In the wake of Thanksgiving, I am still feeling gratitude for the big as well as the little blessings in my life.
Big things, like:
* The incredible gift of my sweet and luminous son, Jasper
* The steady love of my dearest dear, Lucas, and his unwavering presence as a father to our baby
* The endless support of our families who came to help us during the first weeks of Jasper's life
* The many post-partum meals contributed by our local community of friends
* Fresh food
* Clean water
And the little things, that in these post-partum days can feel like big things. Big-little steps taken towards re-normalizing my life post-Jasper's birth. Things that maybe other new moms are rushed into earlier than I because their partners have to go back to work or because their family and friends aren't able to help them out as much or because they have other children to tend to too. For my comparative lucky and slow movement back out of the fog, I am incredibly grateful. And so I find myself celebrating the little things, the little post-partum steps I have taken in the past few weeks off of the couch and out of the fog:
* Wearing earrings for the first time (yes, even this felt like a big deal at the time!)
* Taking a shower for the first time, with no one home but Jasper and me
* Preparing my own breakfast and lunch
* Helping to prepare dinner
* Preparing a pancake breakfast for my husband
* Sweeping the floors
* Cleaning the bathroom
* Driving myself and Jasper into town for the first time, with no one else accompanying us
And then there was the first time I drove myself into town for an appointment and left Jasper at home with his Daddy. I hesitated in the doorway for a number of minutes, tears brimming at my eyelids, feeling like something inside of me was being torn apart. Lucas held Jasper on the other side of the room, urging me on with his gentle smile. I trusted them both and knew they both had each other. I knew they would be fine, more than fine.
But what about me....would I be fine? Away from my baby for the first time in 11 months, for the first time since two cells met and married inside my body and our physical and emotional bond began?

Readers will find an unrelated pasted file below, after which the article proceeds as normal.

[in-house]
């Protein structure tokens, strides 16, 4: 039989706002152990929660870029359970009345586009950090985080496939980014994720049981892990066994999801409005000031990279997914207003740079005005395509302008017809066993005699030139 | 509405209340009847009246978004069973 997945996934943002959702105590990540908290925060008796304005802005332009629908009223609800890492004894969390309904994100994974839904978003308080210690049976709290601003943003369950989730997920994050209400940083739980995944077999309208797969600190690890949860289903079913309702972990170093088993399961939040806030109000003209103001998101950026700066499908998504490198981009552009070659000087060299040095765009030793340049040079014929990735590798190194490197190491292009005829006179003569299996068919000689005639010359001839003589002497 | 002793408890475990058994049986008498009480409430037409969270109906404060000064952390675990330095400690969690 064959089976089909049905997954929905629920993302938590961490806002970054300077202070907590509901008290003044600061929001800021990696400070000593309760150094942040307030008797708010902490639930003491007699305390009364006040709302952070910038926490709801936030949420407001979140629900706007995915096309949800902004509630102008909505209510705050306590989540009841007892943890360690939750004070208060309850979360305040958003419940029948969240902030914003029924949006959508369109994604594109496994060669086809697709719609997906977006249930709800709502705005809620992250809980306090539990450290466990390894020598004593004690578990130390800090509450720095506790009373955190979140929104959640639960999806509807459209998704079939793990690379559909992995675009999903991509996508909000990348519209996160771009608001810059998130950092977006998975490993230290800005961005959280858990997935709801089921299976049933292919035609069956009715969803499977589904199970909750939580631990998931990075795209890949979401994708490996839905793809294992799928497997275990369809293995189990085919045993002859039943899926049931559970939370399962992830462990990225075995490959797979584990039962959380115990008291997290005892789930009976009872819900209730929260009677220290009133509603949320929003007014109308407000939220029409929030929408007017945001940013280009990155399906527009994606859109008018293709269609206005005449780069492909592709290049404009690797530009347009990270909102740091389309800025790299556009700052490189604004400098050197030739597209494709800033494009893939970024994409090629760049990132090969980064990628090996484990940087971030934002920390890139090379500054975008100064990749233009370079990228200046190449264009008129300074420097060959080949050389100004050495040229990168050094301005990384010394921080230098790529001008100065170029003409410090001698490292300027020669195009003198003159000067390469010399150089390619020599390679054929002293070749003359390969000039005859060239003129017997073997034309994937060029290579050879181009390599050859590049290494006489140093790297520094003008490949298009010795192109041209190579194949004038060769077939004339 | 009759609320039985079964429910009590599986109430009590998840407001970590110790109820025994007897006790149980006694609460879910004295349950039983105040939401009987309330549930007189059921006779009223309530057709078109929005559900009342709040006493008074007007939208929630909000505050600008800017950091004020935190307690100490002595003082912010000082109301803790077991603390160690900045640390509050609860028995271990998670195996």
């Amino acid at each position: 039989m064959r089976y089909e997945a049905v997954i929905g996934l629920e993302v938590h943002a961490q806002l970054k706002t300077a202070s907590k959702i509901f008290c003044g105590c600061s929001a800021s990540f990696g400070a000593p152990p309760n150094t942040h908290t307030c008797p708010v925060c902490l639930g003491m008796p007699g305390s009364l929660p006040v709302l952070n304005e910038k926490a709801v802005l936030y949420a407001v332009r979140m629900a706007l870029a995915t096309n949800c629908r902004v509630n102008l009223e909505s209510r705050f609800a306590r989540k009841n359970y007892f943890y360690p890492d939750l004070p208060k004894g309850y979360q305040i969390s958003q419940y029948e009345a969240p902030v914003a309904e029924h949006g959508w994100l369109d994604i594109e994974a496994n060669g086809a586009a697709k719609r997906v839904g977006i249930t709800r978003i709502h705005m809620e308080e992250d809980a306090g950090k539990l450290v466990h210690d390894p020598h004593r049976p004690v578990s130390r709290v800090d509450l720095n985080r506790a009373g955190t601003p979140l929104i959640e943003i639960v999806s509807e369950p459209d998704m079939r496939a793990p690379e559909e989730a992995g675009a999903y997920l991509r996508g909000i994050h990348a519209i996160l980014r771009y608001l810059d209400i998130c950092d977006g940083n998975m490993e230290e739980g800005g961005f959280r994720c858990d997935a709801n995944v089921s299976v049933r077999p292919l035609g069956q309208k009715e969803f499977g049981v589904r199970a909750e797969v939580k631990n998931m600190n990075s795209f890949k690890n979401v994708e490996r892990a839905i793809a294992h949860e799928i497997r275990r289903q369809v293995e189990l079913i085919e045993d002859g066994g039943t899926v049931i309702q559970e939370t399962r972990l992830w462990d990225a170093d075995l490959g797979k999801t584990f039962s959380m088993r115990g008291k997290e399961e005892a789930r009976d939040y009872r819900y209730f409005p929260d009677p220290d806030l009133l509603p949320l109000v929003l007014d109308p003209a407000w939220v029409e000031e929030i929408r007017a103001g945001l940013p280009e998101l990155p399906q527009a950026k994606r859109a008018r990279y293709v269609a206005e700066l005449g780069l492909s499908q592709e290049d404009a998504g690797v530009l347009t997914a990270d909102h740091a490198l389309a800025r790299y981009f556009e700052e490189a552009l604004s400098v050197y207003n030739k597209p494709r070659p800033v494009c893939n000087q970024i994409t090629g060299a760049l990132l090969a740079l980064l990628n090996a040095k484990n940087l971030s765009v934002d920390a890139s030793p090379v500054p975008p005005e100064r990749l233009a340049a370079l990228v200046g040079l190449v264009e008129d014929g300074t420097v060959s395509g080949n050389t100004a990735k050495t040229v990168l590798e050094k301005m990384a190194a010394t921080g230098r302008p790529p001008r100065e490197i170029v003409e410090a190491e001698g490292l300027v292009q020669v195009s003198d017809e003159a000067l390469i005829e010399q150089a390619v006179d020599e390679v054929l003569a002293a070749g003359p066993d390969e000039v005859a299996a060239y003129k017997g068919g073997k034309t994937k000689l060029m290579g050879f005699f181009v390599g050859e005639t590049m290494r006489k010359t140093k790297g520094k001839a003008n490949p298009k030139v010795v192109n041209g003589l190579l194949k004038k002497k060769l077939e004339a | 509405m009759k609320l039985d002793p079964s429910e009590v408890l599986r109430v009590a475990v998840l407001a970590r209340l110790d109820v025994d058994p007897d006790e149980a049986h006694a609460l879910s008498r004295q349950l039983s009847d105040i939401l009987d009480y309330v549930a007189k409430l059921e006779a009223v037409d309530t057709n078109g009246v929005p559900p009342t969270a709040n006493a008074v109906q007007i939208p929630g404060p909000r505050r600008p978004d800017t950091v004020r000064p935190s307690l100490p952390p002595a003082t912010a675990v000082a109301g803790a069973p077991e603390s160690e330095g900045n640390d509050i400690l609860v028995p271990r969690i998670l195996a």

Driving away from the house, I really felt the physicality of our emotional bond. I felt the invisible thread streaming out behind me, connecting me to him, tugging at me. No matter how far I drove on, it's presence was still there and still just as strong. And I knew it would always be there. That this drive away from him is one little step I will be making over and over again throughout his whole life. That we will always be connected this deeply, however subtly. That eventually he will be making this drive away from me, over and over and over and over. And whether he feels it or not as a rebellious teenager, I will always feels that thread running between us, heart to heart. Even then I am sure I will feel it tugging at me. I will want to retract the thread and pull him back closer to me, as I am sure my mother still wishes she could do with me to bring me home once and for all. And like her, I know I will eventually have to let it run loose, let the invisible thread unravel freely as far as it needs to go. Trusting that we will always be connected and always return in our own ways to each other.
And so another layer of the meaning and experience of "mother-love" is revealed to me. And I am grateful. Grateful for the heartache of separation that illuminates for me the invisible threads connecting every mother to every child. For that thread that connects me to my son, and the one that connects me to my mother.
When I returned that day, Jasper layed soundly asleep in his father's secure arms. They were fine. And I discovered that I was fine too.